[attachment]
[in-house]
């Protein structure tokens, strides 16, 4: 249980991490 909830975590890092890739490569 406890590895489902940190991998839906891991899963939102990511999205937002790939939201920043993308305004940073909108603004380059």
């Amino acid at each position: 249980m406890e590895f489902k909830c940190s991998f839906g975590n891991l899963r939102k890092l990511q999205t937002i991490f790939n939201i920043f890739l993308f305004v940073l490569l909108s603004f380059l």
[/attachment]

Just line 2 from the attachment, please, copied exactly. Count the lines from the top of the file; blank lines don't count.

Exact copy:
């Protein structure tokens, strides 16, 4: 249980991490 909830975590890092890739490569 406890590895489902940190991998839906891991899963939102990511999205937002790939939201920043993308305004940073909108603004380059």